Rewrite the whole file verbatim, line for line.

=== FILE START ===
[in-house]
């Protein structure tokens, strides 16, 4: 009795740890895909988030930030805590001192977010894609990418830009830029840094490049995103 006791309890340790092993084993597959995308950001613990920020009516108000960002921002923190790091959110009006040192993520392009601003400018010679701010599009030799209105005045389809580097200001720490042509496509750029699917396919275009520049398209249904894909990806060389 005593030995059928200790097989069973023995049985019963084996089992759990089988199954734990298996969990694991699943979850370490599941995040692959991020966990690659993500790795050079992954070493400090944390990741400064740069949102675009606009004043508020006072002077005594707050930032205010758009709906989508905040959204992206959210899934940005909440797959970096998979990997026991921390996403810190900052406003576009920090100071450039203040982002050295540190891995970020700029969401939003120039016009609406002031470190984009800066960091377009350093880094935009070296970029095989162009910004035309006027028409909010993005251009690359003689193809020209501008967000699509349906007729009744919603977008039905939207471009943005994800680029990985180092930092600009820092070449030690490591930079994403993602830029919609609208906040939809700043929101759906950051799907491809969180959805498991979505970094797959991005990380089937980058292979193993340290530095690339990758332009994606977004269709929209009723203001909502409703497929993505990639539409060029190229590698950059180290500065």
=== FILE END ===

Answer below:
[in-house]
């Protein structure tokens, strides 16, 4: 009795740890895909988030930030805590001192977010894609990418830009830029840094490049995103 006791309890340790092993084993597959995308950001613990920020009516108000960002921002923190790091959110009006040192993520392009601003400018010679701010599009030799209105005045389809580097200001720490042509496509750029699917396919275009520049398209249904894909990806060389 005593030995059928200790097989069973023995049985019963084996089992759990089988199954734990298996969990694991699943979850370490599941995040692959991020966990690659993500790795050079992954070493400090944390990741400064740069949102675009606009004043508020006072002077005594707050930032205010758009709906989508905040959204992206959210899934940005909440797959970096998979990997026991921390996403810190900052406003576009920090100071450039203040982002050295540190891995970020700029969401939003120039016009609406002031470190984009800066960091377009350093880094935009070296970029095989162009910004035309006027028409909010993005251009690359003689193809020209501008967000699509349906007729009744919603977008039905939207471009943005994800680029990985180092930092600009820092070449030690490591930079994403993602830029919609609208906040939809700043929101759906950051799907491809969180959805498991979505970094797959991005990380089937980058292979193993340290530095690339990758332009994606977004269709929209009723203001909502409703497929993505990639539409060029190229590698950059180290500065």